The nature of the communicator's job has changed dramatically over the last decade. While communicators still prepare speeches, press releases and articles for corporate magazines, they are now being asked to perform managerial duties such as planning, consulting stakeholders and advising CEO's and vice presidents. Communication Planning focuses on these additional responsibilities and examines the role of integrated planning in modern organizations. Sherry Ferguson's comprehensive study includes the theoretical foundations of communication planning and strategic approaches to planning for issues management.
Chapter 1: The Making of Strategic Planning Cultures
The Making of Strategic Planning Cultures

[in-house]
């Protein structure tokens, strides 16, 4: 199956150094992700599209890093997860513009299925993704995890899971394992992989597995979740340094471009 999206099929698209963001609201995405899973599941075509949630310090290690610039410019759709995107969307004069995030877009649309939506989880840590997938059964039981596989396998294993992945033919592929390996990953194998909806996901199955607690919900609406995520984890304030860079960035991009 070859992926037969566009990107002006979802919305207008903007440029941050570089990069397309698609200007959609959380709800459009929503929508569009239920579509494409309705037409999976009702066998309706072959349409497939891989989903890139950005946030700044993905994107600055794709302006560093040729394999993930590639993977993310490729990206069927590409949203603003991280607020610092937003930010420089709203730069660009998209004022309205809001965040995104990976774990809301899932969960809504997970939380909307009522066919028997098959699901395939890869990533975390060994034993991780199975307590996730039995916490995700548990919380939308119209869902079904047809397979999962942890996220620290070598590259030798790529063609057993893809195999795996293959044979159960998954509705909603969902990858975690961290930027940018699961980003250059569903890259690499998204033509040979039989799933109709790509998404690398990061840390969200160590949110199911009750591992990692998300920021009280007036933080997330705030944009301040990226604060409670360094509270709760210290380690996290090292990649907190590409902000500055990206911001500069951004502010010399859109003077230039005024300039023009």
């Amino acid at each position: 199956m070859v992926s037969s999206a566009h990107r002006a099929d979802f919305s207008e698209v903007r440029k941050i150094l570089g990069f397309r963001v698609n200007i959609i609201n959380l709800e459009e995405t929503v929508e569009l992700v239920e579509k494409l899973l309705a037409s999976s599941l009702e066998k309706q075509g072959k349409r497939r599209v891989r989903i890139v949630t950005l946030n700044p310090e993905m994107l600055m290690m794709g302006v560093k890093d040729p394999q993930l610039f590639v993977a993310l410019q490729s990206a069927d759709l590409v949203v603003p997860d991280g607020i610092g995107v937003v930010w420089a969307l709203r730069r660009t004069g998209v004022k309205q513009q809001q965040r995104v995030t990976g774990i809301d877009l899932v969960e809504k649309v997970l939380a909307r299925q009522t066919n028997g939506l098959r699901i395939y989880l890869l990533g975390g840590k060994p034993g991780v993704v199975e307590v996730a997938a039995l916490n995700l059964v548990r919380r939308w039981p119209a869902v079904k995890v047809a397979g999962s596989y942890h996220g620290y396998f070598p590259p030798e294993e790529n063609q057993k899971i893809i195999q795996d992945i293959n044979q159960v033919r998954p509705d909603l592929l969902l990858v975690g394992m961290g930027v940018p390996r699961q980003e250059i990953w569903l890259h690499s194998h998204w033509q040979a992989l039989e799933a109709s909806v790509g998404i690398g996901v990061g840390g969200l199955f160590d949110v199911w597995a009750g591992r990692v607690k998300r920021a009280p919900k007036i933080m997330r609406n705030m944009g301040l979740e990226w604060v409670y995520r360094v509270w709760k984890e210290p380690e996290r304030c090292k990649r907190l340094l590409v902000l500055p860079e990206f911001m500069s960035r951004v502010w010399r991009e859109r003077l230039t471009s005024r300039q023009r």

The new buzz words among managers are continuous planning and integrated planning. Continuous planning refers to ongoing planning efforts, at all levels of the organization, to ensure that the organization adjusts to changes in its internal and external environments (Redding & Catalanello, 1994). Distinctions in the management literature among long-term, middle-term, and short-term planning have all but disappeared as terms such as the learning organization, strategic readiness, institutionalization of change, and proactivity have come to dominate discussions of planning (Kaufman, 1992; Morgan, 1992). The days when organizations could follow a 10-year (or even a 5-year) strategic plan have disappeared. Frequent updates to relatively long-term strategic plans enable the organization to respond to threats from ...